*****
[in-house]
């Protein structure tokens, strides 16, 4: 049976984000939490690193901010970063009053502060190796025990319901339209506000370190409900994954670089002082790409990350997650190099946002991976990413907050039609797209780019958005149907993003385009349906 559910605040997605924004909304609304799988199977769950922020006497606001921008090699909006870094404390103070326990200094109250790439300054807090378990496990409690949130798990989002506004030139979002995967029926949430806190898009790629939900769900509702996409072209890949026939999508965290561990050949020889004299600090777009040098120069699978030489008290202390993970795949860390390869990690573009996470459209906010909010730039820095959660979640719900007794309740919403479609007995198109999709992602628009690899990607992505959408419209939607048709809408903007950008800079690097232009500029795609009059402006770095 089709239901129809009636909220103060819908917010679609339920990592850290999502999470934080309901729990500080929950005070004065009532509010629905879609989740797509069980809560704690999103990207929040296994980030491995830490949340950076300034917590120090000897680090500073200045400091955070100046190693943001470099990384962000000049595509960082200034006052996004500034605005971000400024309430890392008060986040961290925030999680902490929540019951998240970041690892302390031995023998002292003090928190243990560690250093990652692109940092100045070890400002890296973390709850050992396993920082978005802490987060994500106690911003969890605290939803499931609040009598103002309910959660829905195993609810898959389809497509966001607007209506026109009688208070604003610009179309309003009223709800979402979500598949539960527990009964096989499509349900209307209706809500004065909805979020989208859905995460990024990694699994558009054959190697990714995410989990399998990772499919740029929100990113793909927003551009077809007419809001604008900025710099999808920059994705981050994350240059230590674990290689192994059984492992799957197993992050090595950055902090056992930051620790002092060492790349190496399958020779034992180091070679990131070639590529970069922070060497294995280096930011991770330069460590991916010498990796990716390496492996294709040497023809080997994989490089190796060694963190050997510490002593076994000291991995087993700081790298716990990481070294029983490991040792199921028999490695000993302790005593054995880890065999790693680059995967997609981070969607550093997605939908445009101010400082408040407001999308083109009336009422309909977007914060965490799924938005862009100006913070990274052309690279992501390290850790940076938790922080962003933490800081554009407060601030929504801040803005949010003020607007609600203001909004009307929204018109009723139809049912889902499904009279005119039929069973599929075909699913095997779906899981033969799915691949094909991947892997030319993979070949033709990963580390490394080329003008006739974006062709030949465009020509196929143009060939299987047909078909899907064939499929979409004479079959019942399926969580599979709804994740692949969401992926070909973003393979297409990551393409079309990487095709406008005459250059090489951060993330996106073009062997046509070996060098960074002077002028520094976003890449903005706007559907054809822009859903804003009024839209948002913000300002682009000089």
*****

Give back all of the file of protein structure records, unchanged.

[in-house]
């Protein structure tokens, strides 16, 4: 049976984000939490690193901010970063009053502060190796025990319901339209506000370190409900994954670089002082790409990350997650190099946002991976990413907050039609797209780019958005149907993003385009349906 559910605040997605924004909304609304799988199977769950922020006497606001921008090699909006870094404390103070326990200094109250790439300054807090378990496990409690949130798990989002506004030139979002995967029926949430806190898009790629939900769900509702996409072209890949026939999508965290561990050949020889004299600090777009040098120069699978030489008290202390993970795949860390390869990690573009996470459209906010909010730039820095959660979640719900007794309740919403479609007995198109999709992602628009690899990607992505959408419209939607048709809408903007950008800079690097232009500029795609009059402006770095 089709239901129809009636909220103060819908917010679609339920990592850290999502999470934080309901729990500080929950005070004065009532509010629905879609989740797509069980809560704690999103990207929040296994980030491995830490949340950076300034917590120090000897680090500073200045400091955070100046190693943001470099990384962000000049595509960082200034006052996004500034605005971000400024309430890392008060986040961290925030999680902490929540019951998240970041690892302390031995023998002292003090928190243990560690250093990652692109940092100045070890400002890296973390709850050992396993920082978005802490987060994500106690911003969890605290939803499931609040009598103002309910959660829905195993609810898959389809497509966001607007209506026109009688208070604003610009179309309003009223709800979402979500598949539960527990009964096989499509349900209307209706809500004065909805979020989208859905995460990024990694699994558009054959190697990714995410989990399998990772499919740029929100990113793909927003551009077809007419809001604008900025710099999808920059994705981050994350240059230590674990290689192994059984492992799957197993992050090595950055902090056992930051620790002092060492790349190496399958020779034992180091070679990131070639590529970069922070060497294995280096930011991770330069460590991916010498990796990716390496492996294709040497023809080997994989490089190796060694963190050997510490002593076994000291991995087993700081790298716990990481070294029983490991040792199921028999490695000993302790005593054995880890065999790693680059995967997609981070969607550093997605939908445009101010400082408040407001999308083109009336009422309909977007914060965490799924938005862009100006913070990274052309690279992501390290850790940076938790922080962003933490800081554009407060601030929504801040803005949010003020607007609600203001909004009307929204018109009723139809049912889902499904009279005119039929069973599929075909699913095997779906899981033969799915691949094909991947892997030319993979070949033709990963580390490394080329003008006739974006062709030949465009020509196929143009060939299987047909078909899907064939499929979409004479079959019942399926969580599979709804994740692949969401992926070909973003393979297409990551393409079309990487095709406008005459250059090489951060993330996106073009062997046509070996060098960074002077002028520094976003890449903005706007559907054809822009859903804003009024839209948002913000300002682009000089």